The length of the incision in rectal cancer surgery is dictated by the need to mobilize the left colon and take down the splenic flexure rather than by the mesorectal dissection. Therefore, dividing the inferior mesenteric artery and vein, taking down the splenic flexure, and mobilizing the left colon laparoscopically or with the help of a hand-assisted device, help reduce the length of the incision even if the mesorectal dissection is performed open through a low midline or low transverse incision. A laparoscopic or robotic mesorectal dissection reduces the size of the abdominal incision even further and expedites recovery without compromising the quality of the operation or the oncologic outcomes compared to open mesorectal dissection.21,22
For a laparoscopic TME, the patient is placed in a modified lithotomy position with the legs in stirrups and the hips fully extended. The patient needs to be well secured to the operating table to avoid sliding when the table is placed in steep Trendelenburg's position and/or lateral rotation. Once the pneumoperitoneum is created by either a Veress needle in the left upper quadrant or by placing the Hasson trocar in the periumbilical area, additional trocars are placed in the right upper, right lower, and left lower quadrants. Once the peritoneum is inspected and the presence of peritoneal carcinomatosis excluded, the operation begins by identifying the inferior mesenteric artery and its branches at the root of the left colon mesentery. A space is developed underneath the superior rectal vessels, and, once the left ureter is identified, the vessels are divided with a stapling device, between vascular clips, or with a bipolar energy device. Care has to be taken to avoid injuring the hypogastric plexus that lies close to the aorta. Next, the inferior mesenteric vein is dissected and divided close to the ligament of Treitz. The mesentery of the sigmoid and descending colon is lifted from the retroperitoneal structures by blunt dissection, from the inferior border of the pancreas to the pelvic inlet. The lateral attachments of the colon to the parietal peritoneum along the line of Told are divided from the pelvic inlet to the splenic flexure. Finally, the splenic flexure is completely mobilized after separating the omentum from the left side of the transverse colon. Some surgeons routinely take down the splenic flexure and mobilize the entire left colon in every patient undergoing a sphincter-saving TME for rectal cancer to ensure a tension-free anastomosis using the end of the descending colon. The blood supply of the left colon is never an issue provided the left branch of the middle colic vessels and the marginal vessels are preserved.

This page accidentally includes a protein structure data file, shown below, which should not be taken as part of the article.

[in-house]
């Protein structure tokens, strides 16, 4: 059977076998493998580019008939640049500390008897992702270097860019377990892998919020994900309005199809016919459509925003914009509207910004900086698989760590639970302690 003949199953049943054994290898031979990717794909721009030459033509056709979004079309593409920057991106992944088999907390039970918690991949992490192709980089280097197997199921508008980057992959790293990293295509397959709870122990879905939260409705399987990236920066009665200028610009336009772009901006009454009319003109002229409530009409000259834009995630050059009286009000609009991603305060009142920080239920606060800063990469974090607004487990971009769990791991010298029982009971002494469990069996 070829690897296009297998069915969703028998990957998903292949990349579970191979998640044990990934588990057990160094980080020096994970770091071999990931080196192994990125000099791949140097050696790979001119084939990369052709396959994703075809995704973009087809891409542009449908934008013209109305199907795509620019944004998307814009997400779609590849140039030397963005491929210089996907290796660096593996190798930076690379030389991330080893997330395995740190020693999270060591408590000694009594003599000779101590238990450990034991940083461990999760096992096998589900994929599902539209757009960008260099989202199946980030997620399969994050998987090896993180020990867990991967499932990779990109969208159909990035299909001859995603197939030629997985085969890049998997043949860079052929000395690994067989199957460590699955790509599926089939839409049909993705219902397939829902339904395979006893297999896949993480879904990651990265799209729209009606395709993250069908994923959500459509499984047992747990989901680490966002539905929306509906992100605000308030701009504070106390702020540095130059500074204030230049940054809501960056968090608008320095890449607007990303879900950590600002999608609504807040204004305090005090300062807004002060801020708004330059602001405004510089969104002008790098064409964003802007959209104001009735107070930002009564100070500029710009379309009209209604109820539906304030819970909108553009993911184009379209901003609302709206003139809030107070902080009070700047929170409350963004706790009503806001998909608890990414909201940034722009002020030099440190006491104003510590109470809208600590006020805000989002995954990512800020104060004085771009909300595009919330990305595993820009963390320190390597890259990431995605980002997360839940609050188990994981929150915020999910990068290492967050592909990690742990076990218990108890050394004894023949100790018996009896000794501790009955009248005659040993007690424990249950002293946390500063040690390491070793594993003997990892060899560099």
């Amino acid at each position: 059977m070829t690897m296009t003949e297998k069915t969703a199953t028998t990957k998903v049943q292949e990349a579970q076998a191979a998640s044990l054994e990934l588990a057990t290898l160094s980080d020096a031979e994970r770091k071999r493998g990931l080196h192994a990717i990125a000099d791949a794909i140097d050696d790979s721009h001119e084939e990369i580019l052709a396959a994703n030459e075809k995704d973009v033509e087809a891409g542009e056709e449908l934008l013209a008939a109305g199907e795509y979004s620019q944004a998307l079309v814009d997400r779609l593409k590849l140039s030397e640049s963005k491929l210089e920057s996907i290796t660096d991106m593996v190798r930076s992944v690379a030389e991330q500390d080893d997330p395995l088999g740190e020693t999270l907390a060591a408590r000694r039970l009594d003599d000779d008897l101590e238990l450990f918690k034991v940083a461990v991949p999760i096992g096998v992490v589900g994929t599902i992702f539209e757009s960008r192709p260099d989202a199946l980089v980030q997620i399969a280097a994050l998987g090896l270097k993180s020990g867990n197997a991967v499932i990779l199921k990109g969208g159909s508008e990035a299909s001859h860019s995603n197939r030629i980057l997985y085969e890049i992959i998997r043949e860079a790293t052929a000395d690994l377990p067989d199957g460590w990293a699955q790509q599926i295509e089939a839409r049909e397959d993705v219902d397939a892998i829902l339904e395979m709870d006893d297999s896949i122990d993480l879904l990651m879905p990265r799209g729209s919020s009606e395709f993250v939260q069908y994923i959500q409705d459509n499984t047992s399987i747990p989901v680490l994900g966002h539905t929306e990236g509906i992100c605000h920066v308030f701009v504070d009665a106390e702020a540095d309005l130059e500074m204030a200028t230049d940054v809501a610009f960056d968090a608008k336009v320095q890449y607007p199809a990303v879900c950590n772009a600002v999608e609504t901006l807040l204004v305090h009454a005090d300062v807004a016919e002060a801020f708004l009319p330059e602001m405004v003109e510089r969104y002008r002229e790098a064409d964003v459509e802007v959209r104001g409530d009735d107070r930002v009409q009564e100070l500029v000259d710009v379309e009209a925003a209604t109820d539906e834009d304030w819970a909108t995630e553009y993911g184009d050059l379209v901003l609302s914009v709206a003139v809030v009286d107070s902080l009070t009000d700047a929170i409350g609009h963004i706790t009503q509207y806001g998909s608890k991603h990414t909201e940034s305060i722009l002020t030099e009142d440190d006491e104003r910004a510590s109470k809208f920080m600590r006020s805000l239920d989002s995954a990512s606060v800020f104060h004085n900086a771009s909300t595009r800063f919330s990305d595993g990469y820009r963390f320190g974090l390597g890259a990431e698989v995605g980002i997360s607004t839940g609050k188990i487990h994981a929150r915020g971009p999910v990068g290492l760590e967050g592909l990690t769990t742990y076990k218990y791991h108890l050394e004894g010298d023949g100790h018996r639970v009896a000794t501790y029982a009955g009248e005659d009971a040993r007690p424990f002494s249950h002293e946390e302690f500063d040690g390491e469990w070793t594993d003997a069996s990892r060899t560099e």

Once the colon is completely mobilized, the mesorectal dissection starts by applying traction anteriorly from the stump of the superior rectal vessels to open the areolar space behind the fascia propria of the rectum at the level of the promontory. The hypogastric nerves, clearly identified at this level in their course toward the pelvic sidewalls, should be carefully separated from the fascia propria of the rectum and brushed posteriorly and laterally. The peritoneum is opened on both sides of the rectum all the way to the cul-de-sac, and the rectum is lifted from the concavity of the sacrum by sharply dividing the areolar attachments of the fascia propria of the rectum to the presacral fascia. The lateral stalks are divided next using electrocautery, although armonic scalpel or bipolar coagulation can also be used. The anterior dissection to separate the rectum from the urogenital organs is performed last. The anterior dissection can be performed in different planes, depending on the location of the tumor. For anterior tumors the dissection should be carried in front of Denonvilliers' fascia to avoid dissecting into the tumor. For other tumors, the dissection can be safely performed behind Denonvilliers' fascia.